Benjamin Bosse

Benjamin Bosse (November 1, 1875 – April 22, 1922) was the mayor of Evansville, Indiana from 1914 until his death in 1922.

Early Life

The son of an immigrant from Prussia, Henry Bosse, and an immigrant from Germany, Caroline L. Schlensker-Bosse, Bosse was born November 1st, 1875.

When Bosse was 14 years old he left his home, a farm in Scott Township, and moved to Evansville. He quickly got a job as the driver of a horse-drawn grocery delivery truck. His salary was a whopping, $10 per month, plus board.


In 1899, with financial backing from three other men, Bosse formed Globe Furniture Co. with a total capitalization of $16,000.

Bosse formed Bosse Furniture Co. and World Furniture Co., and in 1910 merged the three companies into Globe-Bosse-World.

When Bosse first started Globe Furniture, the company had 22 employees. Sixteen years later, Globe-Bosse-World was one of Evansville’s largest employers with 500 to 600 employees.

He was the first manufacturer in Evansville to reduce the long hours his employees worked.

Bosse promoted free trade. By 1911, his Globe-Bosse-World furniture firm sold products to dealers in Mexico, Cuba and the Panama Canal District.

By 1915, Bosse had sales representatives in South America.

His Imperial Desk Co. made sales to England, Holland, Australia and South Africa.

Bosse was the motivating force behind the construction of the Furniture Exchange Building — now known as the Court Building Downtown.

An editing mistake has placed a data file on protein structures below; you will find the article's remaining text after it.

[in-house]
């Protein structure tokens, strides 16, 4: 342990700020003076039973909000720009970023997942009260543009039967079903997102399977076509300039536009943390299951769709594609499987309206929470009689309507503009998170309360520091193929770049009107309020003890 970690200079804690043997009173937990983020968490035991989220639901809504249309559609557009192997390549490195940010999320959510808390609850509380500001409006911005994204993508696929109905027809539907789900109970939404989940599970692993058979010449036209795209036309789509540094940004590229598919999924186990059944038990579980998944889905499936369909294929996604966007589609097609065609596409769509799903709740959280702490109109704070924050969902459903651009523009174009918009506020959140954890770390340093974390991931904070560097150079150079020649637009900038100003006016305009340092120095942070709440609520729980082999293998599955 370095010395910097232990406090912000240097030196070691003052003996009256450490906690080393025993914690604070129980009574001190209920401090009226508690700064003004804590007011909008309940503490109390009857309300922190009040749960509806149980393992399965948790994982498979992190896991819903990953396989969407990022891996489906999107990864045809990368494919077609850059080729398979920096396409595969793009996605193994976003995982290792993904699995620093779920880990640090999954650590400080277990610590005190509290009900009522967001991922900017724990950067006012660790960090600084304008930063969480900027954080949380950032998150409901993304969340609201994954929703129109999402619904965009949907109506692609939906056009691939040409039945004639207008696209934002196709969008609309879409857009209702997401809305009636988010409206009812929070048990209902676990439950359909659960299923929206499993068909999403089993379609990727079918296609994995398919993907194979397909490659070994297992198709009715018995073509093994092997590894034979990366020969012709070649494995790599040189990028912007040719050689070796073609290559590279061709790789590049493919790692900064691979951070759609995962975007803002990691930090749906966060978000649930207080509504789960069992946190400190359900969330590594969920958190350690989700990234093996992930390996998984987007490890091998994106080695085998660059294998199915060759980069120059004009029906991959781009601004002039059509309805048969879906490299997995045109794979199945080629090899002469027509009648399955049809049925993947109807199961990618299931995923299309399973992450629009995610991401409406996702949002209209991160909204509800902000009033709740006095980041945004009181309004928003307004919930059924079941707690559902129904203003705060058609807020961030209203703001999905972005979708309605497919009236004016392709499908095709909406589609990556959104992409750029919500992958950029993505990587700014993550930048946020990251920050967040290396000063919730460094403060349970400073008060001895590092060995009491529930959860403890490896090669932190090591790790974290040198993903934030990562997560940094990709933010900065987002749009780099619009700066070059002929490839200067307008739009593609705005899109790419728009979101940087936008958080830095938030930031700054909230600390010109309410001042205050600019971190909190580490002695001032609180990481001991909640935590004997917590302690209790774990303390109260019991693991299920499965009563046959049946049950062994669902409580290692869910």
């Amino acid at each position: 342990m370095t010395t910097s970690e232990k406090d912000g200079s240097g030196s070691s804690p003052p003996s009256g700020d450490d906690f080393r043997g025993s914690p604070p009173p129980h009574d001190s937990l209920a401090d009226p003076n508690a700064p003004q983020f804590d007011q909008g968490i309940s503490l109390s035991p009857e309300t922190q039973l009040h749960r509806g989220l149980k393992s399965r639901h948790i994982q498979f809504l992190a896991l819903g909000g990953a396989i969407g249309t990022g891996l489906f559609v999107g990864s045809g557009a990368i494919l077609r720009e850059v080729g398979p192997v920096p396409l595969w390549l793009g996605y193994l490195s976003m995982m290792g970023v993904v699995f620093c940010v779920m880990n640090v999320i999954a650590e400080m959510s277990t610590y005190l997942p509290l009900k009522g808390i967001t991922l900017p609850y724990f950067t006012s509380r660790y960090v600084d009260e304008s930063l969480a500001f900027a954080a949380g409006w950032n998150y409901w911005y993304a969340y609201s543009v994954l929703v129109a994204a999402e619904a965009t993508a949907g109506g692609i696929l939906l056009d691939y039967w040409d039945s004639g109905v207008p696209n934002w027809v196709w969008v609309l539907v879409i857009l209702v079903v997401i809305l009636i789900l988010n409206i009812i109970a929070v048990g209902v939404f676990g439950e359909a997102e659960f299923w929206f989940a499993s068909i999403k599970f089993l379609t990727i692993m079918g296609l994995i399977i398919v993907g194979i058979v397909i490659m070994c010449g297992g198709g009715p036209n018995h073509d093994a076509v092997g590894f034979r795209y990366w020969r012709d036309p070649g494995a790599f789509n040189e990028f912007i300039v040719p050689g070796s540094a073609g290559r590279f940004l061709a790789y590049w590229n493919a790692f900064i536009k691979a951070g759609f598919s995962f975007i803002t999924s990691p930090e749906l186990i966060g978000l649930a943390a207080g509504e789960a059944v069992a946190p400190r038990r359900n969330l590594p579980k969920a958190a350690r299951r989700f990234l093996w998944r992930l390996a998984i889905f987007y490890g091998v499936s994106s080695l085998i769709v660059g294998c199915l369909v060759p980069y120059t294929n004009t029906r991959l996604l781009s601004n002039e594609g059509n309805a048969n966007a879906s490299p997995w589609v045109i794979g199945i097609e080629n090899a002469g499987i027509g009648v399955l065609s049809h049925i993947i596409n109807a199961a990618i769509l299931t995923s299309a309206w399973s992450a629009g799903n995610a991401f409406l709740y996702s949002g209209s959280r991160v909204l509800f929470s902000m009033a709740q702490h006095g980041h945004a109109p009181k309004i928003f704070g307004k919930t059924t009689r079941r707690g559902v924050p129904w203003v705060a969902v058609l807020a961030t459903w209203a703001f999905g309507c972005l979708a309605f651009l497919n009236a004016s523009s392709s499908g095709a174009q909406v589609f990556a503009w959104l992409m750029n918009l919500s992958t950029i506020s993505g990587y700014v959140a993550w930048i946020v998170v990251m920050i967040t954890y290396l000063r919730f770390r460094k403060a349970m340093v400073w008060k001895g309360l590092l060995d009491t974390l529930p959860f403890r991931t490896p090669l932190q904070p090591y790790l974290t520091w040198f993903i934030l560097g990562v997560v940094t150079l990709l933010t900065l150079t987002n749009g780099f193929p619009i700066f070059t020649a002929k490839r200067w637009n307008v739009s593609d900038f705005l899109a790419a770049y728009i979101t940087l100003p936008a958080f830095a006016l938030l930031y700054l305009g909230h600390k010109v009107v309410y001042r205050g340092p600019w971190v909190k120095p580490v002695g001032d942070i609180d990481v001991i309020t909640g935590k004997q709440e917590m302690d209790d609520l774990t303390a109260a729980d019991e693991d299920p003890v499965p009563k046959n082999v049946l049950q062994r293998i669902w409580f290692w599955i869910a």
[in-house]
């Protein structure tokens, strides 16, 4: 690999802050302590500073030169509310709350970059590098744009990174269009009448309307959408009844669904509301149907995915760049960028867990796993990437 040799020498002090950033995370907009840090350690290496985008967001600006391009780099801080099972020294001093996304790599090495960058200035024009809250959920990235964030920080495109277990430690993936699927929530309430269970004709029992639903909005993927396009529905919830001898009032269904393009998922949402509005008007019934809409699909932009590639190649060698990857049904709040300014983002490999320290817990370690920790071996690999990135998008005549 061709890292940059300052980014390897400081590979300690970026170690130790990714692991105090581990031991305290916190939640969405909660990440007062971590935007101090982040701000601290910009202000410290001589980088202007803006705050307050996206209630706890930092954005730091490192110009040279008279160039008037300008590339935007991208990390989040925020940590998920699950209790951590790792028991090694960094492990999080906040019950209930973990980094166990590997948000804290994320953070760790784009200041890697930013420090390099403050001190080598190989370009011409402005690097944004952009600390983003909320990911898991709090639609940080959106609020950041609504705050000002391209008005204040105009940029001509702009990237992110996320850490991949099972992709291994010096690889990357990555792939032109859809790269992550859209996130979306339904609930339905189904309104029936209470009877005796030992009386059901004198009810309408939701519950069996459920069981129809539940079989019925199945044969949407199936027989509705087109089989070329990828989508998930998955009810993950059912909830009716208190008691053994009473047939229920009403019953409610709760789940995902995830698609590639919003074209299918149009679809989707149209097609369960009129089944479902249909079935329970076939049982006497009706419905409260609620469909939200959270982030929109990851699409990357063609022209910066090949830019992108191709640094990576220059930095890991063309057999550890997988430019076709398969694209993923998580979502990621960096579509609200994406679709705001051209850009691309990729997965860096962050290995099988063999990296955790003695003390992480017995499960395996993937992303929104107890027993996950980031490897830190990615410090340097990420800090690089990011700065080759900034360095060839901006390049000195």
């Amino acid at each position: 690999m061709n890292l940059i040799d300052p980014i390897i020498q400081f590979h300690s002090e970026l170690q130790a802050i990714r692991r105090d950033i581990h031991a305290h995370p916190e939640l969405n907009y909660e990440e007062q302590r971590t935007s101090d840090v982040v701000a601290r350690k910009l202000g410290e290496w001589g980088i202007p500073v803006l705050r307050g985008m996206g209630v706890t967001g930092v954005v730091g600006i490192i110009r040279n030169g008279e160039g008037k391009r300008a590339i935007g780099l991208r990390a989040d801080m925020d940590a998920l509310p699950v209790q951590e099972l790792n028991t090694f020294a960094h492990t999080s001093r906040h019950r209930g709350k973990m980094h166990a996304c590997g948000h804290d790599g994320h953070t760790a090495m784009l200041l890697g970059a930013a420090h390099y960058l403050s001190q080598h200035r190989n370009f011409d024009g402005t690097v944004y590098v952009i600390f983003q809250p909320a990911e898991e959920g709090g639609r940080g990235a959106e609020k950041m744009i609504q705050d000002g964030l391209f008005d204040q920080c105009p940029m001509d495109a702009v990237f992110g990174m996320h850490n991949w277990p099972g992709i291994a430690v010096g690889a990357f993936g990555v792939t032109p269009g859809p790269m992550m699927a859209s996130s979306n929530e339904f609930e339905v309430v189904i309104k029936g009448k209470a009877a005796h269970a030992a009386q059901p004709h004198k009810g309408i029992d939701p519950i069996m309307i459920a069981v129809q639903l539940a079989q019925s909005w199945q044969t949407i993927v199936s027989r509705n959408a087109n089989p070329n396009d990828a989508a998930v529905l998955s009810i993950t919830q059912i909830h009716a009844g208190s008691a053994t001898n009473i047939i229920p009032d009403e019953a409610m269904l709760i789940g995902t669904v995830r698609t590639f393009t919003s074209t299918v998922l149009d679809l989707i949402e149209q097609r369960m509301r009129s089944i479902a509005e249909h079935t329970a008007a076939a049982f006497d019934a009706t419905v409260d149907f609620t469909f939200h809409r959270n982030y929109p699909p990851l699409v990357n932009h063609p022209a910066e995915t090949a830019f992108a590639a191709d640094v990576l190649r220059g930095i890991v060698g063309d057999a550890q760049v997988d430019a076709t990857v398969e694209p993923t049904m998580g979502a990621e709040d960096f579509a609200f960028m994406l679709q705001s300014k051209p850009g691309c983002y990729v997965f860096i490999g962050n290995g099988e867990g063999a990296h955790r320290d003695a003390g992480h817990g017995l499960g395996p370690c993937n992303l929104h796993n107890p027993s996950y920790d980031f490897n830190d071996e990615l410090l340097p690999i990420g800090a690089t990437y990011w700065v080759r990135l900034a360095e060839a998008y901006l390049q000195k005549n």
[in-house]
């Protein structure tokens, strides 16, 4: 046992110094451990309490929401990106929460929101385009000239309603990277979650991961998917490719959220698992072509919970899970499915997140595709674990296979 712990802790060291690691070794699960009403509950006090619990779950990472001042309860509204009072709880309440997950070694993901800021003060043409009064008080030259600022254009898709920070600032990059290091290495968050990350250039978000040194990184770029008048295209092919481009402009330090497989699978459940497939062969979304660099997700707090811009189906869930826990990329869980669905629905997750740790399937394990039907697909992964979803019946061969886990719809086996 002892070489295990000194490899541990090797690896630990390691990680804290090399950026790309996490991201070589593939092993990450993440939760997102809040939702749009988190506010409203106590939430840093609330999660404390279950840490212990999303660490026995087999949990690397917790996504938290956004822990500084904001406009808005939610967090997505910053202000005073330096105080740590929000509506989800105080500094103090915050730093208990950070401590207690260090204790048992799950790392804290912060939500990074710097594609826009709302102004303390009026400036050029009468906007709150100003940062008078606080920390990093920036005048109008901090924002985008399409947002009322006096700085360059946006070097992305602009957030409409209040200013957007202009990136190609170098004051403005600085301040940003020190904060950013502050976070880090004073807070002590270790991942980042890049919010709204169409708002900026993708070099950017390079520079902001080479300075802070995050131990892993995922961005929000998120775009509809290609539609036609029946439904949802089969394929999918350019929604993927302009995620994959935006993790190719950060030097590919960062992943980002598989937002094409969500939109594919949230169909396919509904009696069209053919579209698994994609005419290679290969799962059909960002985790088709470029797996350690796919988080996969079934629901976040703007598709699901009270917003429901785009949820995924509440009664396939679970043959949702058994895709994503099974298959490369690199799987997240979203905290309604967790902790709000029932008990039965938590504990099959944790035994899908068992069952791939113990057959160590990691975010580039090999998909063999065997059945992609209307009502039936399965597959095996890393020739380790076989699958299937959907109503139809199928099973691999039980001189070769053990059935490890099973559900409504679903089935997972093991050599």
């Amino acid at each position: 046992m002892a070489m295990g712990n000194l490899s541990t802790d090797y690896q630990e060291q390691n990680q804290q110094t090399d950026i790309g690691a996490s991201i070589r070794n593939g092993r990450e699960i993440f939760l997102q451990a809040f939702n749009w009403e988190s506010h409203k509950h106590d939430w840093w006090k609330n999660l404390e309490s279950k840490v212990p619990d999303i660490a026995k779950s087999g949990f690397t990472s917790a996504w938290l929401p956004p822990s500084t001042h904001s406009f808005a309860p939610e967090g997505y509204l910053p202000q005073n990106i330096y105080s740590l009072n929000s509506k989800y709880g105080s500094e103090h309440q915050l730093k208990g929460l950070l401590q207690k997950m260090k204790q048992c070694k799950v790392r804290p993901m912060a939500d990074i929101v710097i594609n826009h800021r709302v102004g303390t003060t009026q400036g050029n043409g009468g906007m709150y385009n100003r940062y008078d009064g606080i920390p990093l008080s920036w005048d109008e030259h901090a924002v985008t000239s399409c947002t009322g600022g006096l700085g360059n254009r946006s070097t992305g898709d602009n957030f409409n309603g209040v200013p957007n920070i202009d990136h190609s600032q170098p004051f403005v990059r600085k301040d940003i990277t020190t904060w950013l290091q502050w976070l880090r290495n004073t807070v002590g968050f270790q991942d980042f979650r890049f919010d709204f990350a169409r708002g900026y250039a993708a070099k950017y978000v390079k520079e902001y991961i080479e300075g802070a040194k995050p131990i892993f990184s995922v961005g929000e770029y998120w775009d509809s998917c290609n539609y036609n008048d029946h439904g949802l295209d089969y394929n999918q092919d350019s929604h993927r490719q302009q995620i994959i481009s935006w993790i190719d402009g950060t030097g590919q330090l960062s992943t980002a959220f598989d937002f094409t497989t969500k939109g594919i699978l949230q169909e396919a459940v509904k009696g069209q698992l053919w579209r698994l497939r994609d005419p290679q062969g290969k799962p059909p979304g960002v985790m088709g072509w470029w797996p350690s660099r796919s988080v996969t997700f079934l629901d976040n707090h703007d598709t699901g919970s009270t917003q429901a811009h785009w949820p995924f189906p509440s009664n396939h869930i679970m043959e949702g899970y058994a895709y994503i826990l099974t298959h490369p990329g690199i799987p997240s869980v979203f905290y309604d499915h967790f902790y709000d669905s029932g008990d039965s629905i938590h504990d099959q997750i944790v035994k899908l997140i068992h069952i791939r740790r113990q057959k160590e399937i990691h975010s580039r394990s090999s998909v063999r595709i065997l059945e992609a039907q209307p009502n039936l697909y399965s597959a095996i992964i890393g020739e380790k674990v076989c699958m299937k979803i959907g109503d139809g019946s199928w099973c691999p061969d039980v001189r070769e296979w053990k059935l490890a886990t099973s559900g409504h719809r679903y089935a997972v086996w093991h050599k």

Bosse served as president of the Evansville Business Association (the forerunner of the current Chamber of Commerce). In that role, he led the fund-raising for the Industrial Campaign that brought major businesses to Evansville, including Faultless Caster, Imperial Desk Co., and the companies that later became Servel and Bucyrus-Erie.

At the age of 27, he and others formed the West Side Bank, where he served as president until his death.

Bosse was the president and owner of both The Evansville Courier and the old Vendome Hotel and a Willard Library trustee.  He had been president of at least 20 companies and served on the boards of directors of more than 25 companies.

He also owned, or partly owned, American Bankers Life Insurance Co., American Packing Co., Bennett Hutchinson Agency, Bosse Coal Co., Bosse Furniture Co., Bosse Realty Co., Evansville Baseball Club Co., Evansville Pure Milk Co., Evansville Furniture Co. and Evansville Top & Panel Co., General Forrest Hotel Operating Co., Globe Furniture Co., Globe Paper Co., Graham Brothers Motor Truck Co., Grocers Quality Banking Co., Imperial Desk Co., Karges Wagon Works, Metal Furniture Co., Ohio Valley Roofing, World Furniture Co., W.H. Dyer Co., West Side Real Estate Co., and numerous others.

Bosse was loyal to his employees and they returned the loyalty. Of the 22 employees who started with him, 16 were still in his employ 13 years later — and virtually all were in supervisory or management positions.

On the national level, Bosse advocated for a shorter workweek, higher pay and better working conditions for furniture workers.

He was the first manufacturer in Evansville to reduce the long hours his employees worked.


In 1914 as a Democrat, Bosse ran for and won the mayor’s seat in Evansville, Indiana. He was well known as the progressive mayor

When he was elected mayor he challenged the citizens of Evansville to develop civic pride.